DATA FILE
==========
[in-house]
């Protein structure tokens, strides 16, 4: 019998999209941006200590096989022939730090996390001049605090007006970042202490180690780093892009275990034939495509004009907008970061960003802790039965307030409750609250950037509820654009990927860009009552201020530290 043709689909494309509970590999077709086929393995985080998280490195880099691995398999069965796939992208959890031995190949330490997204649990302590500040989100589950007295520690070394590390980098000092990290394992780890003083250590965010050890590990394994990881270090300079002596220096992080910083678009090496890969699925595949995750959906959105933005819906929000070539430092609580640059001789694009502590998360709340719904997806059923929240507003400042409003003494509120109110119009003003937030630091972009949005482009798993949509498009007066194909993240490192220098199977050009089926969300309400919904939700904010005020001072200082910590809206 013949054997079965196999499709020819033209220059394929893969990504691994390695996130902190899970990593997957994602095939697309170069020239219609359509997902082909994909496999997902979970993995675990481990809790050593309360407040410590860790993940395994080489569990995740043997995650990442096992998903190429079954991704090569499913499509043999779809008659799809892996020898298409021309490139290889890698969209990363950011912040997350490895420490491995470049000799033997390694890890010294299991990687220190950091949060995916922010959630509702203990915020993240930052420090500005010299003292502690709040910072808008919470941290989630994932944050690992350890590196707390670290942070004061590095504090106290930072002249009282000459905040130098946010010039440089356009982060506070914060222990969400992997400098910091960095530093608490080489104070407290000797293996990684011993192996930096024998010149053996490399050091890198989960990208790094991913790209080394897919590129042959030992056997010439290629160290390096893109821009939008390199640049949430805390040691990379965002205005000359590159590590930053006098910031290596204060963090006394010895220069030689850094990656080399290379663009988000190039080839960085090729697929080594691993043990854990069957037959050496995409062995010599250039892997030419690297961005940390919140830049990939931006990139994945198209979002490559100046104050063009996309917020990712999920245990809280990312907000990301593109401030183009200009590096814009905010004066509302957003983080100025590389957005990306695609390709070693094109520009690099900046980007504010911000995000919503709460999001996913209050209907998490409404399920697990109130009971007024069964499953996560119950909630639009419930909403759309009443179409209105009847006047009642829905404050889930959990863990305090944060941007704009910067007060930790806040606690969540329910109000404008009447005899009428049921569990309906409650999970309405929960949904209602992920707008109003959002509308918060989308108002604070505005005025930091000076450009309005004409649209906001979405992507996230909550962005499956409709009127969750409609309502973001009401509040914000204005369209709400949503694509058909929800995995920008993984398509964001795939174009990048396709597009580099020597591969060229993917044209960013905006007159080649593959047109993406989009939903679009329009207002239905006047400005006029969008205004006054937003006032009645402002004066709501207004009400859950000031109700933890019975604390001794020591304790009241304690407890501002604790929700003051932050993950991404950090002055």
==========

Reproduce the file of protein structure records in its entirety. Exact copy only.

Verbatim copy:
[in-house]
């Protein structure tokens, strides 16, 4: 019998999209941006200590096989022939730090996390001049605090007006970042202490180690780093892009275990034939495509004009907008970061960003802790039965307030409750609250950037509820654009990927860009009552201020530290 043709689909494309509970590999077709086929393995985080998280490195880099691995398999069965796939992208959890031995190949330490997204649990302590500040989100589950007295520690070394590390980098000092990290394992780890003083250590965010050890590990394994990881270090300079002596220096992080910083678009090496890969699925595949995750959906959105933005819906929000070539430092609580640059001789694009502590998360709340719904997806059923929240507003400042409003003494509120109110119009003003937030630091972009949005482009798993949509498009007066194909993240490192220098199977050009089926969300309400919904939700904010005020001072200082910590809206 013949054997079965196999499709020819033209220059394929893969990504691994390695996130902190899970990593997957994602095939697309170069020239219609359509997902082909994909496999997902979970993995675990481990809790050593309360407040410590860790993940395994080489569990995740043997995650990442096992998903190429079954991704090569499913499509043999779809008659799809892996020898298409021309490139290889890698969209990363950011912040997350490895420490491995470049000799033997390694890890010294299991990687220190950091949060995916922010959630509702203990915020993240930052420090500005010299003292502690709040910072808008919470941290989630994932944050690992350890590196707390670290942070004061590095504090106290930072002249009282000459905040130098946010010039440089356009982060506070914060222990969400992997400098910091960095530093608490080489104070407290000797293996990684011993192996930096024998010149053996490399050091890198989960990208790094991913790209080394897919590129042959030992056997010439290629160290390096893109821009939008390199640049949430805390040691990379965002205005000359590159590590930053006098910031290596204060963090006394010895220069030689850094990656080399290379663009988000190039080839960085090729697929080594691993043990854990069957037959050496995409062995010599250039892997030419690297961005940390919140830049990939931006990139994945198209979002490559100046104050063009996309917020990712999920245990809280990312907000990301593109401030183009200009590096814009905010004066509302957003983080100025590389957005990306695609390709070693094109520009690099900046980007504010911000995000919503709460999001996913209050209907998490409404399920697990109130009971007024069964499953996560119950909630639009419930909403759309009443179409209105009847006047009642829905404050889930959990863990305090944060941007704009910067007060930790806040606690969540329910109000404008009447005899009428049921569990309906409650999970309405929960949904209602992920707008109003959002509308918060989308108002604070505005005025930091000076450009309005004409649209906001979405992507996230909550962005499956409709009127969750409609309502973001009401509040914000204005369209709400949503694509058909929800995995920008993984398509964001795939174009990048396709597009580099020597591969060229993917044209960013905006007159080649593959047109993406989009939903679009329009207002239905006047400005006029969008205004006054937003006032009645402002004066709501207004009400859950000031109700933890019975604390001794020591304790009241304690407890501002604790929700003051932050993950991404950090002055």